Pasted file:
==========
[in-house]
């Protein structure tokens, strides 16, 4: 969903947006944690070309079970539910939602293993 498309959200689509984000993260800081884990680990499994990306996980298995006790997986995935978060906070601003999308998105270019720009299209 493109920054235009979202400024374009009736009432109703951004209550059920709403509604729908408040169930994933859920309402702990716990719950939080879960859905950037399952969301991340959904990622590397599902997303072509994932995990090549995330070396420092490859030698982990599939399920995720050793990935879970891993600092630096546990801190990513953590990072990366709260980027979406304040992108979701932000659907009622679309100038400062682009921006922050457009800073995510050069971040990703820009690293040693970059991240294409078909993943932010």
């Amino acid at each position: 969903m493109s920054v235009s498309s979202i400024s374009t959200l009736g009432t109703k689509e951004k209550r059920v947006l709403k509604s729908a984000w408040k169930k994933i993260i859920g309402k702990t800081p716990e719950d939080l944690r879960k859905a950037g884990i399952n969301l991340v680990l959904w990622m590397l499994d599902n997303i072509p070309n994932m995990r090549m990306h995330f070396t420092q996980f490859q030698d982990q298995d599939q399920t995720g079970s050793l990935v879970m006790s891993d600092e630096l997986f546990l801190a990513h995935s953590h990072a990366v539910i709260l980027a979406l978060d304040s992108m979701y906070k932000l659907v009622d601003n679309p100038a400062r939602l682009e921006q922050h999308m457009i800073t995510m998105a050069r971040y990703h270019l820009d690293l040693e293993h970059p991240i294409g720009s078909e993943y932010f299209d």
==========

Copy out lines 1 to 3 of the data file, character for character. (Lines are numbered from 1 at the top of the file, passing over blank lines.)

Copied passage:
[in-house]
């Protein structure tokens, strides 16, 4: 969903947006944690070309079970539910939602293993 498309959200689509984000993260800081884990680990499994990306996980298995006790997986995935978060906070601003999308998105270019720009299209 493109920054235009979202400024374009009736009432109703951004209550059920709403509604729908408040169930994933859920309402702990716990719950939080879960859905950037399952969301991340959904990622590397599902997303072509994932995990090549995330070396420092490859030698982990599939399920995720050793990935879970891993600092630096546990801190990513953590990072990366709260980027979406304040992108979701932000659907009622679309100038400062682009921006922050457009800073995510050069971040990703820009690293040693970059991240294409078909993943932010």
């Amino acid at each position: 969903m493109s920054v235009s498309s979202i400024s374009t959200l009736g009432t109703k689509e951004k209550r059920v947006l709403k509604s729908a984000w408040k169930k994933i993260i859920g309402k702990t800081p716990e719950d939080l944690r879960k859905a950037g884990i399952n969301l991340v680990l959904w990622m590397l499994d599902n997303i072509p070309n994932m995990r090549m990306h995330f070396t420092q996980f490859q030698d982990q298995d599939q399920t995720g079970s050793l990935v879970m006790s891993d600092e630096l997986f546990l801190a990513h995935s953590h990072a990366v539910i709260l980027a979406l978060d304040s992108m979701y906070k932000l659907v009622d601003n679309p100038a400062r939602l682009e921006q922050h999308m457009i800073t995510m998105a050069r971040y990703h270019l820009d690293l040693e293993h970059p991240i294409g720009s078909e993943y932010f299209d």